The same applies to recreational activities, such as golf, tennis and cycling. Benefits can extend beyond the physical by enhancing mental clarity and emotional understanding. We all have bad days, and a good session will bring levity to your mood.

However, before you begin, ensure that you are physically able to attempt something new. Ask yourself if you feel good. If so, are you happy? Yes. Are you hurt? No. Then keep going. Your body will tell you when it’s time to take a break. When you try something different give it an honest try — not a drive-by. Put full effort and enthusiasm into a session, maybe more than once. If you’re heart is not in it then you have certainty and can move on. It never hurts to know your body and yourself a little better.


How Pilates Benefits Men


Over the past seven years, I have watched the stigma of Pilates being a “girl exercise” change. Nowadays it is more respected by the general population for what it is: a hard workout for everyone, of all ages. That being said, I do still find myself being asked if men do Pilates.

Yes, men do Pilates. Men LOVE Pilates because it is a great workout with many man-specific benefits when taught according to their personal needs and goals. Once men try it, just like women, they are hooked. However, it seems there is still an underlying fear of the unknown and disregard by those who haven’t tried it.

Well, here are some answers for you. Read on for some of the biggest benefits of Pilates for the manliest of men.

Pilates works all the little, intricate muscles that are either ignored at they gym, or just not possible to safely and effectively strengthen there, especially for those who aren’t sure how to use all the equipment safely and efficiently. When Pilates is included into the weekly workout regimen, it makes every exercise at the gym more effective. When the abdominals are trained and strengthened to activate at the level Pilates brings them to, they make your body work in proper alignment. This alignment will increase how hard the rest of your body is working and make those gym sessions more worth your time, with better results.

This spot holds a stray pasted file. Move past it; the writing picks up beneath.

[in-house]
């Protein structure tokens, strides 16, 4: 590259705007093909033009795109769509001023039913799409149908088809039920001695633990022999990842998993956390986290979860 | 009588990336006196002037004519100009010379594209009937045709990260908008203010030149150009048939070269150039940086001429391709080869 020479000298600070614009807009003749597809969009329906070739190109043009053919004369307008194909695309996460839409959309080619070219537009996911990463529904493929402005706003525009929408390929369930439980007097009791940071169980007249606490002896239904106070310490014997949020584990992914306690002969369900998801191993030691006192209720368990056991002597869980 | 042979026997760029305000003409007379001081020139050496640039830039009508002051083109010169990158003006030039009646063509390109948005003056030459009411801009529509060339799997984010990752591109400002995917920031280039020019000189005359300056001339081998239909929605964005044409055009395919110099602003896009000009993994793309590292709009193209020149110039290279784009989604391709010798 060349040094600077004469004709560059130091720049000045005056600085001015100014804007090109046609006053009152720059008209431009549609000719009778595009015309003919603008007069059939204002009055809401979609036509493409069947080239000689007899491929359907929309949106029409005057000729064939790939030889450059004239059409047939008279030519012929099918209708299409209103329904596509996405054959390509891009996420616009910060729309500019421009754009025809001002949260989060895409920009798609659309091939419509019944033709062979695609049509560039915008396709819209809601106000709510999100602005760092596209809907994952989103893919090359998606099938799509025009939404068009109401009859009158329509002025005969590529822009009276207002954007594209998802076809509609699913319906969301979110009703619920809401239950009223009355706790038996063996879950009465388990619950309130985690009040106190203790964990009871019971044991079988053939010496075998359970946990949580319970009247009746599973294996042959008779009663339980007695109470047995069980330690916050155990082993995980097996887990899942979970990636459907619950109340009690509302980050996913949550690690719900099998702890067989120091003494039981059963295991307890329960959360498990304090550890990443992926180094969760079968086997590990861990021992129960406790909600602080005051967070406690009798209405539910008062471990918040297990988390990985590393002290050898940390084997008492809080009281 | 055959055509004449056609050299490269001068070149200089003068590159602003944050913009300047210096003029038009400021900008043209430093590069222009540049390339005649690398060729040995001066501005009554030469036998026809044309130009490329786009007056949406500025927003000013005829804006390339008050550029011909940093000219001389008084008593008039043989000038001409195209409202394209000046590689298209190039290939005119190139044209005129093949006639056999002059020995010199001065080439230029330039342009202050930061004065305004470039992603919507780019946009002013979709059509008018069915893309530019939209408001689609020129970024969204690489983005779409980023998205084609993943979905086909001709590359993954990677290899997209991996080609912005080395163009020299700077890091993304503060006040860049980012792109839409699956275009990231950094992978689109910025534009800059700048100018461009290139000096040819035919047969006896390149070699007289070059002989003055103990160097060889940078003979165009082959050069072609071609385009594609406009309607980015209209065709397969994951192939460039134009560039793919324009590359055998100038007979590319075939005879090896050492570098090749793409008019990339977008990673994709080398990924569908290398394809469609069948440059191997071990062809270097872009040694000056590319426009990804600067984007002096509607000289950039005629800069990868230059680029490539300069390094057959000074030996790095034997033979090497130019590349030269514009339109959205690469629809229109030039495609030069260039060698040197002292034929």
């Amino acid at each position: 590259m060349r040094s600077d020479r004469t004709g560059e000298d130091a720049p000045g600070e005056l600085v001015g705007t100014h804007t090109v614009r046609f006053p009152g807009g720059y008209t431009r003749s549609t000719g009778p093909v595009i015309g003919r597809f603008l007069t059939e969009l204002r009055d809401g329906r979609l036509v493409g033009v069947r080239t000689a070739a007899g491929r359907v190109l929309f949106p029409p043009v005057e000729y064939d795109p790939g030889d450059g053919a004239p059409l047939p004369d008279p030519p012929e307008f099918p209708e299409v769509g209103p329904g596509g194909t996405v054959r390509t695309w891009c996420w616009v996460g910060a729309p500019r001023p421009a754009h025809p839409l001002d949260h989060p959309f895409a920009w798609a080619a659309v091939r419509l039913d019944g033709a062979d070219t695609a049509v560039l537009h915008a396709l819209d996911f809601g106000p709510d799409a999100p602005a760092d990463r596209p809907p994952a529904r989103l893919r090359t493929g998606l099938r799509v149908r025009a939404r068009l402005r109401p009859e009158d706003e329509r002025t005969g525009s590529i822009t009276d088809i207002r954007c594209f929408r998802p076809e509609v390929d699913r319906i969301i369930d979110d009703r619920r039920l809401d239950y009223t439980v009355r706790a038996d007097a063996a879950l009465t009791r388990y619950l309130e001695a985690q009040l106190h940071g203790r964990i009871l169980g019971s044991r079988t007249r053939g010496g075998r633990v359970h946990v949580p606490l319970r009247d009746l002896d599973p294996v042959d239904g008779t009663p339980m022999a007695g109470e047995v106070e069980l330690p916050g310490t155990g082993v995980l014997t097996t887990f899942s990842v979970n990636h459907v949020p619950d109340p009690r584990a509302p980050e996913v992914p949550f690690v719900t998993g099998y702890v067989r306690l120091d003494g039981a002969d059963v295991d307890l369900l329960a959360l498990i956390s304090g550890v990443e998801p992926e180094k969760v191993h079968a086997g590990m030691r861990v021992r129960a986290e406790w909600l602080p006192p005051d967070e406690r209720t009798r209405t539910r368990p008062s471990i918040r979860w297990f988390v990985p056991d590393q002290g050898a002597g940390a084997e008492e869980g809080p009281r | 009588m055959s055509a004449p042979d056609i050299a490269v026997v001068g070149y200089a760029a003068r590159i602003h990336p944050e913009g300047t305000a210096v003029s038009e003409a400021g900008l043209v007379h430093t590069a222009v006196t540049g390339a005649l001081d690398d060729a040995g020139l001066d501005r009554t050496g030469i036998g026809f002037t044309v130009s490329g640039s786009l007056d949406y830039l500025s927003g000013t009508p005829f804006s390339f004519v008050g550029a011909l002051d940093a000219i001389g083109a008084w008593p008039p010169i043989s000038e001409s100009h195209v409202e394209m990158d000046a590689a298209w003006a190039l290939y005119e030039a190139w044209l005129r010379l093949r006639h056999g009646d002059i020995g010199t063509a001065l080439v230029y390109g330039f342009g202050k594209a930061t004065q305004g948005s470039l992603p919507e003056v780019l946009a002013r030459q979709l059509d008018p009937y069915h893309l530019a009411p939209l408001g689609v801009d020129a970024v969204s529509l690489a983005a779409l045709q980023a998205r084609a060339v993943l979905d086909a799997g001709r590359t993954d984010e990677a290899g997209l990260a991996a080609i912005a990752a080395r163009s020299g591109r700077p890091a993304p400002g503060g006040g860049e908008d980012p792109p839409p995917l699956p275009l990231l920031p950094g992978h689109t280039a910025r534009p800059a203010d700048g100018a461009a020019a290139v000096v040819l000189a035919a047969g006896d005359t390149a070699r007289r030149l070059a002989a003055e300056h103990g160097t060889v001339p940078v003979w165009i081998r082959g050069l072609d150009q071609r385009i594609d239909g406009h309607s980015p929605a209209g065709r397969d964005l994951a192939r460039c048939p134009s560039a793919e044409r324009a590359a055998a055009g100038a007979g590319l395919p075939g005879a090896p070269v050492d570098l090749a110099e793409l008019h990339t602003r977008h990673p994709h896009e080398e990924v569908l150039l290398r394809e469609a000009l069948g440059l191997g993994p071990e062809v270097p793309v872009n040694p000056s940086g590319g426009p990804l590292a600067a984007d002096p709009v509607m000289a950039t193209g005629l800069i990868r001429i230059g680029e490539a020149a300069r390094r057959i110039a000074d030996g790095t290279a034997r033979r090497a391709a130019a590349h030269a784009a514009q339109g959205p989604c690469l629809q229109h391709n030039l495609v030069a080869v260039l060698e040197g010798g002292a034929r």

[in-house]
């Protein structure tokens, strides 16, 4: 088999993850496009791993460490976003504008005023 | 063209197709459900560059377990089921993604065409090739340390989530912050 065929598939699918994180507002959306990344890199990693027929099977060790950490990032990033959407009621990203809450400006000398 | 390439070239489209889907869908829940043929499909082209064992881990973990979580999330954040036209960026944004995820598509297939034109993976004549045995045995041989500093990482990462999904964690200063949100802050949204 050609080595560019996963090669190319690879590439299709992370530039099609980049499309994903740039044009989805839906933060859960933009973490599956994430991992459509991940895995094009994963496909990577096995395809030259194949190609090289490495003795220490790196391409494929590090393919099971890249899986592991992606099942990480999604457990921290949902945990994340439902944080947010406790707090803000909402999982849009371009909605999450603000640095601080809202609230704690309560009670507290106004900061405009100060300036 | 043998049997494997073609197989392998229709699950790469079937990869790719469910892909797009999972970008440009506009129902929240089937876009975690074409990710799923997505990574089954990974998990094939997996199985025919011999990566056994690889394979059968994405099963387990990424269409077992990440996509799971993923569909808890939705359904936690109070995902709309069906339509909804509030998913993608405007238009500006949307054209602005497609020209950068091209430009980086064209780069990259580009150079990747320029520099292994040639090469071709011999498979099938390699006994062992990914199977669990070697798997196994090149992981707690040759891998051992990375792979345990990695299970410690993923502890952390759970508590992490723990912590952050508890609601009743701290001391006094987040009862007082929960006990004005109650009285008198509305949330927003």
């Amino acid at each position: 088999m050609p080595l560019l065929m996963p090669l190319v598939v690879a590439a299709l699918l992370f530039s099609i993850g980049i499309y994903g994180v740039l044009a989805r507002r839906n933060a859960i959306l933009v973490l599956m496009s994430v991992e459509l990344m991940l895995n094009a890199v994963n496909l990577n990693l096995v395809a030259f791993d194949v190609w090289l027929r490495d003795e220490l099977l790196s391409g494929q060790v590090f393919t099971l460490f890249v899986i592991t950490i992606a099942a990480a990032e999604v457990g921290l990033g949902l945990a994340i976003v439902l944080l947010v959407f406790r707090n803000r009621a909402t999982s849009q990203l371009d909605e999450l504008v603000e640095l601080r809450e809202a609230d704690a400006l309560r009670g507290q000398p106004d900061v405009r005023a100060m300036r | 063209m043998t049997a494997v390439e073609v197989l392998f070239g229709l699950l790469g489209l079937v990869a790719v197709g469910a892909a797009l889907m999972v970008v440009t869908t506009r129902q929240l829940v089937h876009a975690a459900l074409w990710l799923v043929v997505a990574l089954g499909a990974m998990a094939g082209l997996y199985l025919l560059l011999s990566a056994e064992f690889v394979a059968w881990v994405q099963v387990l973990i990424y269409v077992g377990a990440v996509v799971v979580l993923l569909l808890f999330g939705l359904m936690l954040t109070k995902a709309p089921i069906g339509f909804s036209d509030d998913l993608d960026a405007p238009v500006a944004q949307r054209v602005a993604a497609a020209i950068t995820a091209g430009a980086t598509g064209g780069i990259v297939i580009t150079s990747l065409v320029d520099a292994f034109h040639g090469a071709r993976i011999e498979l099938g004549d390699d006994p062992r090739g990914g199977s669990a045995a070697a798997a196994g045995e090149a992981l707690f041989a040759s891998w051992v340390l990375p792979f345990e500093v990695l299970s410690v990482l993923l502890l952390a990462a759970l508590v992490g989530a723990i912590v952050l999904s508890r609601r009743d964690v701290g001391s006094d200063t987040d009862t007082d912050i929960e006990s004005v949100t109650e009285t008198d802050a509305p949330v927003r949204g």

The intense and fine-tuned attention Pilates pays to the abdominal corset muscles helps the pelvis fall into its natural alignment. The spine is then able to lift up out of the pelvis and align into its natural curves. This can make people grow taller, as it alleviates compression within the spinal discs. It most definitely makes for better posture, which gives the appearance of being taller.

• Why is good posture important? Well, besides the obvious benefits of it reducing pain in the back, neck and shoulders and preventing future health issues, having good posture plays a key role in first impressions. Standing tall gives off an air of confidence. Confidence is SO downplayed in its key role in everyday life. Appearing confident, even if you don’t feel it, will make people perceive you as stronger, in control, and aware of what you want and how you will get it. This will reflect in a positive way in your workplace, on a date, you name it.

It can increase your game in sports like golf, tennis, swimming and running. The physical contribution Pilates plays in increasing the body’s form in these sports has brought many a manly man back to my Reformer.

Many Pilates exercises work and strengthen the abdominals by deepening them for maximum strength while twisting with control. The twisting action of these exercises is key in building a killer golf swing. Over the years, I have had a steady stream of men coming in to the studio because one of their friends was taking Pilates and suddenly his golf swing got better than theirs. Next thing you know, in they walk. Once they realize what it can do for their bodies, they are just as hooked as the girls. Pilates is not a girly form of exercise. It is a major butt-kicker. It is also a form of physical therapy and rehab. The combination of this increases the strength of every sport you play and makes it safer and you look better while playing. It’s a triple win!

Pilates is not an exercise that women do because they like to stretch. (This is seriously a comment I have heard many times). It is a very intelligent form of working out. It prevents injury. It alleviates pain. It is widely regarded as a top form of physical therapy around the world. It increases physical strength and stamina. As an added bonus, it makes you look fantastic. Pilates in no way, shape or form, is a workout for only women. Don’t be scared of the unknown, men! You will be very happy you tried it.

by Andrea Speir